Every year, the holiday spirit is quenched by millions of Americans who feel injured because they didn't get their way with the Christmas tree debate. I think it's time we realized that this is not a battle we should be fighting.
Christmas trees aren't exactly a Christian practice, they're just decoration. Since the late middle ages, fir trees and similar greenery have been associated with Christmas, and it always makes me smile to see these wreaths and evergreen trees decorate the streets in December. (Some armchair historians will try to tell you that Christmas trees resemble an ancient, pagan tradition; these people are mistaken.)
But my happiness is always cut short by the voices arguing about what these trees should be called, and, the problem is, I don't think it matters. Calling it a "holiday tree" doesn't hurt anything. In fact, I think the church should embrace this change.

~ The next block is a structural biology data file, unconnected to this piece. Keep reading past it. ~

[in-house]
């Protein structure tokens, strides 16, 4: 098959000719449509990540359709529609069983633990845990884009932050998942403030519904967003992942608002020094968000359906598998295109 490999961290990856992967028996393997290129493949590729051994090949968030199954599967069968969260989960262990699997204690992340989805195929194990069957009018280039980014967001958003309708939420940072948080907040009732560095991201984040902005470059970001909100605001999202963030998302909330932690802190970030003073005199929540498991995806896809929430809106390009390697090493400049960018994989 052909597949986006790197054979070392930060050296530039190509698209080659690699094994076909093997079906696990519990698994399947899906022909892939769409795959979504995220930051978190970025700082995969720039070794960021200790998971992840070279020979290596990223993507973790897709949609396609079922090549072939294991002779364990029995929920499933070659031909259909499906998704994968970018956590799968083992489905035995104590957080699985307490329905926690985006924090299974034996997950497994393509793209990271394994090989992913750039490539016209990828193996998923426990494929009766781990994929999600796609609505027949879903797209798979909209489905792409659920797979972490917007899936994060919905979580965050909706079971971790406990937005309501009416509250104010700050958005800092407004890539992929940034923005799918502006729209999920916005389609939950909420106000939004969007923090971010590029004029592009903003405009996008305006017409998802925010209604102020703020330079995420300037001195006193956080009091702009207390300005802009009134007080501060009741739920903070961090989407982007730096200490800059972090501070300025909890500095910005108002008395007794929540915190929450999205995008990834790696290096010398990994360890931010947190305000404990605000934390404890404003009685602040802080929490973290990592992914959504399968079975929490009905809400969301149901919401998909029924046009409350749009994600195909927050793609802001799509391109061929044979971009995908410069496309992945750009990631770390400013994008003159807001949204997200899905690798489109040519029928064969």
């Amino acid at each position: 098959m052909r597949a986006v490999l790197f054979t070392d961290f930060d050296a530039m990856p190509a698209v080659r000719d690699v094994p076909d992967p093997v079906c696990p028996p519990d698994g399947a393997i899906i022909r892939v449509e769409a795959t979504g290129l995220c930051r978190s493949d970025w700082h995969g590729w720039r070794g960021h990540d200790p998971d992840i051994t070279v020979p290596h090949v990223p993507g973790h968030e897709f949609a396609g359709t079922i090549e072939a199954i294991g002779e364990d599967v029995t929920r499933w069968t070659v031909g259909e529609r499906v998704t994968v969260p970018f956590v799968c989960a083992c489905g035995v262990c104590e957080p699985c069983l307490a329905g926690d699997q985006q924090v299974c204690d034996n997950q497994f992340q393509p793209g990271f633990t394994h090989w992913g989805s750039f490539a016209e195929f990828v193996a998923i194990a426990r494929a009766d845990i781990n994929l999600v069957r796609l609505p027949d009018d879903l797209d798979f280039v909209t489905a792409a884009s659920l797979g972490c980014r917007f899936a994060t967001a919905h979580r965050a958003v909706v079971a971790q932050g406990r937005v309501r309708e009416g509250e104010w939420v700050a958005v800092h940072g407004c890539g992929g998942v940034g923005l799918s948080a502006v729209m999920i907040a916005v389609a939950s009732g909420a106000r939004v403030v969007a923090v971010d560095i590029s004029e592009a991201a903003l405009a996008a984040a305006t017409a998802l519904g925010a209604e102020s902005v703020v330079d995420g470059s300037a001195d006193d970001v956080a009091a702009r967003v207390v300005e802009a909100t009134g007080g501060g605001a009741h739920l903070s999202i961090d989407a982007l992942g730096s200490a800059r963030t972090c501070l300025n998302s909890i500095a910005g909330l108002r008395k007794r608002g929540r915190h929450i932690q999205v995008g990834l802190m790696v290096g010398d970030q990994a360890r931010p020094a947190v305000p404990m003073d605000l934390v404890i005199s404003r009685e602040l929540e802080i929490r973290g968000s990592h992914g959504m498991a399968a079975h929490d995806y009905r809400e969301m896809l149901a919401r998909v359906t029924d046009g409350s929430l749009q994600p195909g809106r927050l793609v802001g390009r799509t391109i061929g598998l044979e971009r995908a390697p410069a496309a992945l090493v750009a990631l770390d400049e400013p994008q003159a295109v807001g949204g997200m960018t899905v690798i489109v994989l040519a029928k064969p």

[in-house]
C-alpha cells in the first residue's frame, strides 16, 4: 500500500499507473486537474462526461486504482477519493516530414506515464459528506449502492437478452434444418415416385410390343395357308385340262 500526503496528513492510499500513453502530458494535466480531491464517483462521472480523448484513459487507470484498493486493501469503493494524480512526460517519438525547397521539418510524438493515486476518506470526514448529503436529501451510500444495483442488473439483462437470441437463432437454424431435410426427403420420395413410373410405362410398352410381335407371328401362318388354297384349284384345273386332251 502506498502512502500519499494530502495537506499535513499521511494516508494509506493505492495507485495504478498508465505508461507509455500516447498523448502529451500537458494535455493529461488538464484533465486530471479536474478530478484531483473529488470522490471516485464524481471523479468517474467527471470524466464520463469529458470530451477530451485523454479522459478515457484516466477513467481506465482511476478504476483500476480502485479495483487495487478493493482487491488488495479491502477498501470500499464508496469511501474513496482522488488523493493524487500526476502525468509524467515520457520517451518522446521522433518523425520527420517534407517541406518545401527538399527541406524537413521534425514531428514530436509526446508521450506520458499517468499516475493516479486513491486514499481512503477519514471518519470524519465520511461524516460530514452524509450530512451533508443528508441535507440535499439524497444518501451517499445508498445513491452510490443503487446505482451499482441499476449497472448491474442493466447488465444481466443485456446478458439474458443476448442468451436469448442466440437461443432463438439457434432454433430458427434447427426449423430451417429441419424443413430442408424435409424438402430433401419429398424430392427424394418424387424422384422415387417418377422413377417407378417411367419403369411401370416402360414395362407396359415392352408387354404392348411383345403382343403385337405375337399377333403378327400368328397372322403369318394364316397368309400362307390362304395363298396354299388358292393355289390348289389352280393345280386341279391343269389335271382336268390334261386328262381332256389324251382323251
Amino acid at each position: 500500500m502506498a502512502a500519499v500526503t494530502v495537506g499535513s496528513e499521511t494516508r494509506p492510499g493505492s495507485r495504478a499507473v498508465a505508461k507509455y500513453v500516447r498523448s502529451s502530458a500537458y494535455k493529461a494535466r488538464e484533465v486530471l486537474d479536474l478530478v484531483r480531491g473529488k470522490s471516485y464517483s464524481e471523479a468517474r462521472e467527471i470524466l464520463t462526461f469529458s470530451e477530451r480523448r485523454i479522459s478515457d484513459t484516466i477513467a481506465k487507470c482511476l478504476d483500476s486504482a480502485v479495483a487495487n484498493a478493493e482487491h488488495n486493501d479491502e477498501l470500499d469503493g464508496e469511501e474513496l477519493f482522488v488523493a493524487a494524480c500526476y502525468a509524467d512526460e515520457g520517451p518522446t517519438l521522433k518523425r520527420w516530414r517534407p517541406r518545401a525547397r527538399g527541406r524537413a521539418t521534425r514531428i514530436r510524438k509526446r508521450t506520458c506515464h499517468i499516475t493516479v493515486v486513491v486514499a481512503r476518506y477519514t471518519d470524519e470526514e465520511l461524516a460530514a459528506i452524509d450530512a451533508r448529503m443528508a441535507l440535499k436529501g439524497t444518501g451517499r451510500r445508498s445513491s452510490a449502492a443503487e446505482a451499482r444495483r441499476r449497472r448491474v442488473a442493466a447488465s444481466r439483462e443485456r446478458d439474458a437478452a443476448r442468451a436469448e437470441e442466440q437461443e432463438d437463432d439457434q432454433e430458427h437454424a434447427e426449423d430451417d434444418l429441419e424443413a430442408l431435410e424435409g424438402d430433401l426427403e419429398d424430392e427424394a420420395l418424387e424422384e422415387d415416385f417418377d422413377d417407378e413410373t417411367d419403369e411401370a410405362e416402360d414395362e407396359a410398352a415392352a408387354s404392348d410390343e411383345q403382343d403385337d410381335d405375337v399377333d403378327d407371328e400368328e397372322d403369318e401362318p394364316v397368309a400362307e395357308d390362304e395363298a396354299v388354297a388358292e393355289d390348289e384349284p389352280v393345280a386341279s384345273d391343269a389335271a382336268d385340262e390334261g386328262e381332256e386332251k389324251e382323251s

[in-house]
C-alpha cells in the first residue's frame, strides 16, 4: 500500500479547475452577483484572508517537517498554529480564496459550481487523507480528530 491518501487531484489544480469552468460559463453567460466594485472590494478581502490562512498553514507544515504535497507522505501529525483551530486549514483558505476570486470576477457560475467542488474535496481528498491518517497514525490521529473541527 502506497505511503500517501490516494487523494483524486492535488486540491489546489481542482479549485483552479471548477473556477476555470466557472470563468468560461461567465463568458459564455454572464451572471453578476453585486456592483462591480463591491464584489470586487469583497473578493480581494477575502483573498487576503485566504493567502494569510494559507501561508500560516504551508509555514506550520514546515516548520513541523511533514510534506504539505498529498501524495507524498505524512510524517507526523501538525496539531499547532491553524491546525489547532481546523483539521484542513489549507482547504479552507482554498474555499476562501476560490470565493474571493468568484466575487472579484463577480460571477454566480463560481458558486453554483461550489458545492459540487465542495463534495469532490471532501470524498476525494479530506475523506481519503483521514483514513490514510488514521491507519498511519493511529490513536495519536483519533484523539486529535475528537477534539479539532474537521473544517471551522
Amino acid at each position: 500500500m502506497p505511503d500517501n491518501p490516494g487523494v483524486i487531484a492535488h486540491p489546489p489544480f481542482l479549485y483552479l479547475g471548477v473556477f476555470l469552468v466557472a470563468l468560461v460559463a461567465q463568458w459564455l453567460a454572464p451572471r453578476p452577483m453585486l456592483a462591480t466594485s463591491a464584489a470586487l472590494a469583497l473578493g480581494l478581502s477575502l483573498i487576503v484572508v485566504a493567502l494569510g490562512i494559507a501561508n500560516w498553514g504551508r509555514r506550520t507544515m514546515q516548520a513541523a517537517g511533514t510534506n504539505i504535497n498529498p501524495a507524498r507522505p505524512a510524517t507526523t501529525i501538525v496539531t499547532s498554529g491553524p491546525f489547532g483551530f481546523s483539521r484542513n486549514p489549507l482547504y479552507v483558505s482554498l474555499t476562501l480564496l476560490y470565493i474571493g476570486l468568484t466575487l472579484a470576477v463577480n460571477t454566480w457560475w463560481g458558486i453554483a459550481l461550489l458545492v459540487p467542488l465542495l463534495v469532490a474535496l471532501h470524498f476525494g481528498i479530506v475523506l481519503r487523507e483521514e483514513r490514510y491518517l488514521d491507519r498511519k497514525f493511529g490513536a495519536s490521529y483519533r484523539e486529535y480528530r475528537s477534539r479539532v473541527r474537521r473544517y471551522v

Everyone hates the commercialization of Christmas, and the holiday is associated with lots of things that have nothing to do with Jesus' birth. Strangely enough, the people who say that we should maintain the True Meaning of Christmas are the same folks who protest the term "holiday tree." Why are we so desperate to call them "Christmas trees" when it only obfuscates the meaning of the holiday? What does a fir tree have to do with the Christmas story?
So, let the stores call it a "holiday tree." And the lights on our houses can be "holiday lights," for all I care. Then, when we gather to discuss Christmas, we won't be talking about snowmen or fir trees, we'll be talking about the Incarnation. Separating "holiday" things from "Christmas" things would actually be doing the church a favor.